The main reason I’m doing this is because I want to look at the reasons I’m intimate and make sure they’re actually making me happy and making my life better instead of worse. Neutral would be okay too, but definitely not worse. Well, wouldn’t you know that the university just a few blocks away from me (University of Toronto – site of the Feminist Porn Conference!) is in the process of studying why people have sex and how that rates in terms of satisfaction and well-being? They’re only doing this work with couples (for now) so I’m not likely to become a lab rat for them, but at least I can look at their findings and apply them to my life, and perhaps to yours as well!

They found that when you’re having sex for positive reasons, you’re likely to have a much better time than if you’re having sex for negative reasons. This may seem obvious, but I don’t think it’s something people put much stock in. Positive reasons like increasing intimacy and connection or feeling better about yourself are more inclined to put you in touch with your partner and yourself and revelling in your sensuality together for its own sake, whereas doing it because you feel like you should or because it will smooth over a fight… Not so much. Wifely duties shouldn’t be a thing, and that goes for any other partnerly duties, too. A slave to duty is just that… And if you’re going to be a slave, you better have a safeword!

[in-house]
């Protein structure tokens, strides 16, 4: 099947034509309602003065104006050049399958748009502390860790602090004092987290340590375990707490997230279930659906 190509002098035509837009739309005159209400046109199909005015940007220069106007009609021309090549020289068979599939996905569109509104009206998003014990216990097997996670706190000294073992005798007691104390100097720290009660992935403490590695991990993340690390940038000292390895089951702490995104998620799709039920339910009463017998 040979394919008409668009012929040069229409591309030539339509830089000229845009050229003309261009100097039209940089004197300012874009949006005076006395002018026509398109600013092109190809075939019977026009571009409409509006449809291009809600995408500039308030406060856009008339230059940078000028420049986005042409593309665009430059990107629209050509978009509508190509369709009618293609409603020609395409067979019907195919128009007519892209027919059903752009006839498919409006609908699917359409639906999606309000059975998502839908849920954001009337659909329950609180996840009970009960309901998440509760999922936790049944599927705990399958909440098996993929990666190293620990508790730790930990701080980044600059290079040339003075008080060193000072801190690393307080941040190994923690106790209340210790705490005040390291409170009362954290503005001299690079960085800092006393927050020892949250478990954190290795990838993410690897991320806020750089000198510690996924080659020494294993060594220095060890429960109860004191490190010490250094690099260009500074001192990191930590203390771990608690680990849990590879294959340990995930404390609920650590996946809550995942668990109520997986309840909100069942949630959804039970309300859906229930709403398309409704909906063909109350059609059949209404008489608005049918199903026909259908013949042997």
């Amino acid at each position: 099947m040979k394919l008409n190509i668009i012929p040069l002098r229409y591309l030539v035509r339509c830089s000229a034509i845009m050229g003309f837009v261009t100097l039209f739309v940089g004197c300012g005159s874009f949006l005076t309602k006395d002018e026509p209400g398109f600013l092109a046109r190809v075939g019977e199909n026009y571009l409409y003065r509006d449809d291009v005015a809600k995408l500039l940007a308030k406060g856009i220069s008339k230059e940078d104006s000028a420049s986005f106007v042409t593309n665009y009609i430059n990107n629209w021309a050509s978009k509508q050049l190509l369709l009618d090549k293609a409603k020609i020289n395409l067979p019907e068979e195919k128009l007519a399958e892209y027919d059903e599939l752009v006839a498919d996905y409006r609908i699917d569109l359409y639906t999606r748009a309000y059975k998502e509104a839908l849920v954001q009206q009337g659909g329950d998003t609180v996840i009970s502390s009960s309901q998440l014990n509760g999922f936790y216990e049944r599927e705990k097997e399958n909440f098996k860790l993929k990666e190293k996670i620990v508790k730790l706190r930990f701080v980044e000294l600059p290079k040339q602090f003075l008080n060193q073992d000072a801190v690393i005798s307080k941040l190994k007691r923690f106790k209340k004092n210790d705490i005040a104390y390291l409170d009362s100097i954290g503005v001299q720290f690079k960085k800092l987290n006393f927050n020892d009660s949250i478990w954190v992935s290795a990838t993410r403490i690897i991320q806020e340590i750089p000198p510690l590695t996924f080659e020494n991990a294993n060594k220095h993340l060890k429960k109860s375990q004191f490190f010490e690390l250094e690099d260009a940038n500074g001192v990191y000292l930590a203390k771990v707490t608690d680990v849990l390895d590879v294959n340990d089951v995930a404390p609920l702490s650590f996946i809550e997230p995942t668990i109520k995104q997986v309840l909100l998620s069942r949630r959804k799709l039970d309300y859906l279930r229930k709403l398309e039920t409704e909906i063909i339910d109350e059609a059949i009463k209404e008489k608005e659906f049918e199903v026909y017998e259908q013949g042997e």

Sex is a wonderful thing, and we should all be having more of it (though not me right now, I guess) but it’s valuable to take a step back and make sure we’re feeling good about what’s going on. There’s something to be said for giving pleasure rather than focusing only on receiving it, for rallying and for making a concerted effort to promote intimacy, but there’s work on the self that must be done to ensure that this is a positive choice rather than self-coersion. You shouldn’t ever have to talk yourself into sex. That’s very different than making time for it or making it a priority. By checking in with ourselves, we’ll be able to enjoy it infinitely more.

Nude Selfies: What’s the Big Deal?

Without lauding what this particular lawyer dude from Delaware is up to (because he seems kind of skeevy) I do think that he has a point… Why do we care so much about people seeing our nude and/or sexual selves? This is an idea which is near and dear to my heart because, well, I get freaked out about it a lot. You see, my work is what I’d call porn-adjacent. I’m in the thick (PUN!) of it in terms of my day to day operations, but I am not the subject nor am I sexually available in any meaningful way because of my job. Sometimes I dabble in blogging, reviews or interviews which include a glimpse into my sexual life (these days, it’s absolutely nothing to write home about anyways) but it’s always done in an arm’s length kind of way. I’m lucky that I don’t feel any pressure to go any further than I feel comfortable. Camille and Mike are very respectful of me and would never ask anything beyond my desires…. But I am undeniably curious at times.